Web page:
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Lopez burned by homers, 'overthrowing' vs. KC

Jimenez, Abreu go deep for White Sox as teams combine for 7 HRs
@scottmerkin
September 12, 2019

CHICAGO – The story of Reynaldo López's season falling below somewhat lofty expectations set last year could be described as “Good stuff, but … .” Not executing. Not finding consistency from start to start. That poor execution part of the scenario played out again on a humid Wednesday night at

CHICAGO – The story of Reynaldo López's season falling below somewhat lofty expectations set last year could be described as “Good stuff, but … .”

Not executing. Not finding consistency from start to start.

That poor execution part of the scenario played out again on a humid Wednesday night at Guaranteed Rate Field in the White Sox 8-6 loss to the Royals, which forced a rubber game on Thursday and evened the season series at nine victories apiece.

Box score

Lopez struck out six and walked one, but he also yielded four home runs over 4 2/3 innings, raising his season total to 31 over 166 2/3 innings. He had allowed just four total home runs over 64 innings pitched across 11 second-half starts entering this contest.

“I felt good. I felt strong. I think that backfired on me,” Lopez said through interpreter Billy Russo. “I felt stronger than usual and I tried to do too much, and then I wasn't able to execute.

“For whatever reason, I was overthrowing instead of throw the regular pitch. I was trying to make my pitches nastier than what they usually are. That generated a chain of mistakes. When you do that here, you pay for it. And I paid for it tonight.”

In Lopez’s previous start against the Indians at Progressive Field, his pitches were plenty nasty during a one-hitter with 11 strikeouts. That outing might have played into his struggles against the Royals, according to manager Rick Renteria, in that Lopez was a little too accelerated.

As an example, catcher Welington Castillo would set an original target picked up by Lopez. But before Castillo could move into his secondary target, Lopez would be making his pitch.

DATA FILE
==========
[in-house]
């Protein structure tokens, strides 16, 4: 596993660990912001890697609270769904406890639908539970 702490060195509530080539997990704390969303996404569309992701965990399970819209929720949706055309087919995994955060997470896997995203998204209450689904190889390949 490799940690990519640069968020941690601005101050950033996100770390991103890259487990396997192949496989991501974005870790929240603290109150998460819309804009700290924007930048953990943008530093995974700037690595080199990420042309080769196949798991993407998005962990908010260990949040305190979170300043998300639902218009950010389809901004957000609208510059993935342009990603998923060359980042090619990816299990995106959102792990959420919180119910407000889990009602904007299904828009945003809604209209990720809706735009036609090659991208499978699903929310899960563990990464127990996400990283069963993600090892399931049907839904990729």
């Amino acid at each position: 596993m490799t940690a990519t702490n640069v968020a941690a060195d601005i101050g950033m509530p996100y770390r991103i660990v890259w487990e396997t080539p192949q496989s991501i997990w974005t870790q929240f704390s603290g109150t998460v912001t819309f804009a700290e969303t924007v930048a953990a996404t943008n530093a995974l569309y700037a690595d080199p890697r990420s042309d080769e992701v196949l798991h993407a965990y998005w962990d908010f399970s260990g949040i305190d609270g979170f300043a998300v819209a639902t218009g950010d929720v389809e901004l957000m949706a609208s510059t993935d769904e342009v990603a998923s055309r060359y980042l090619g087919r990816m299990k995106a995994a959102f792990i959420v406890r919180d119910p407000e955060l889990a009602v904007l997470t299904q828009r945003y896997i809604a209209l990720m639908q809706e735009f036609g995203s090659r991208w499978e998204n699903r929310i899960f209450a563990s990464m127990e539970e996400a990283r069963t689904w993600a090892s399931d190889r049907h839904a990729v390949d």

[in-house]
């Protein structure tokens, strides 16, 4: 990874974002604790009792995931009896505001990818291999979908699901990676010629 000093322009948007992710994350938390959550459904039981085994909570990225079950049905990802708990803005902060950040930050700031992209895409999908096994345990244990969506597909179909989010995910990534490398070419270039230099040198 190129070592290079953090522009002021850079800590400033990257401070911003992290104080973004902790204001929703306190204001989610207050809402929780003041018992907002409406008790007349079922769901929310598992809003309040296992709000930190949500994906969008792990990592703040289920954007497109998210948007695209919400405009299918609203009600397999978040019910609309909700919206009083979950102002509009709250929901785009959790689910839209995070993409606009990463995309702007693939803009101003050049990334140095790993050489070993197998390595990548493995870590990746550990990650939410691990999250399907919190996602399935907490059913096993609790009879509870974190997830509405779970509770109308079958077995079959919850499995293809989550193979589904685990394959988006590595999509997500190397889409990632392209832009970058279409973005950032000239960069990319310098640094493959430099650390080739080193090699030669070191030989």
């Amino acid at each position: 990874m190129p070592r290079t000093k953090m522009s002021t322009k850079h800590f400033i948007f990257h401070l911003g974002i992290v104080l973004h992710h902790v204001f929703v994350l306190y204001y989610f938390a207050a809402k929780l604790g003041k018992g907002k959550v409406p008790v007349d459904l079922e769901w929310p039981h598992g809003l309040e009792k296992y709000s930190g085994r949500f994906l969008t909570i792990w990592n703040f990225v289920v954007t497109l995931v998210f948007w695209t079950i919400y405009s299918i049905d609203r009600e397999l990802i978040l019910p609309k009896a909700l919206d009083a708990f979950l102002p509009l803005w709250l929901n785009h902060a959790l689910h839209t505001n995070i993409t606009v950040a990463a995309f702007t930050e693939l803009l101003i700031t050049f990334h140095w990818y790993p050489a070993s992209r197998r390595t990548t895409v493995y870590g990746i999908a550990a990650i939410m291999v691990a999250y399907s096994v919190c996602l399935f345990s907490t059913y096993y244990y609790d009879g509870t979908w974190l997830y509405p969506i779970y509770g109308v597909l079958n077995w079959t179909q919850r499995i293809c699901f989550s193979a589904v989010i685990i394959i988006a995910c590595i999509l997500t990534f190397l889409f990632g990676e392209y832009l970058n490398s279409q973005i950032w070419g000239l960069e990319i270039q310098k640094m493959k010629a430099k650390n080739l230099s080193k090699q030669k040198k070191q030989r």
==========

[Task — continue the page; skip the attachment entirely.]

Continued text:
“He would see the spot where he originally was at and he starts to take off,” Renteria said. “There’s movement to reset for catchers when they set their bodies, they reset. And he wasn’t picking it up. Again, just not following the target completely.”

“I was pitching too quick,” said Lopez, adding both Renteria and Ivan Nova noticed this particular problem. “I wasn't able to let him locate the target for me to pitch in that spot. That was a factor today and that was my fault. I know that I need to do better in that aspect of the game.”

Jorge Soler, Adalberto Mondesi, Bubba Starling and Ryan O’Hearn all went deep against Lopez. Soler added a second homer off reliever Carson Fulmer to give him 43 for the season.

Eloy Jimenez and Jose Abreu homered for the White Sox, with Jimenez giving the team a 3-2 lead in the first via a three-run blast to right. Jimenez picked up four RBIs for the second straight game, while Abreu’s 32nd home run raised his AL-leading RBI total to 114.

The teams have combined for 13 home runs over the first two games of this series played in unseasonably balmy conditions, contributing to the new single-season MLB home run record set earlier in the evening.

“It seems like the ball has a lot of life here the last couple of nights,” Renteria said. “Both sides have done it. They ended up taking more advantage of it.”

Lopez looks at the struggles as part of the learning process.

“I'm actually learning more this year than what I learned last year, even though I had a good season last year to my standards,” Lopez said. “I learned today that I need to slow the game down in order to allow my catcher to put the target.

“I need to be able to make my pitches in those spots and instead of just run over and be too quick on my pitches to home plate. I just need to be more consistent and to be able to apply all those lessons in every outing.”

Scott Merkin has covered the White Sox for MLB.com since 2003. Follow him on Twitter @scottmerkin and Facebook and listen to his podcast.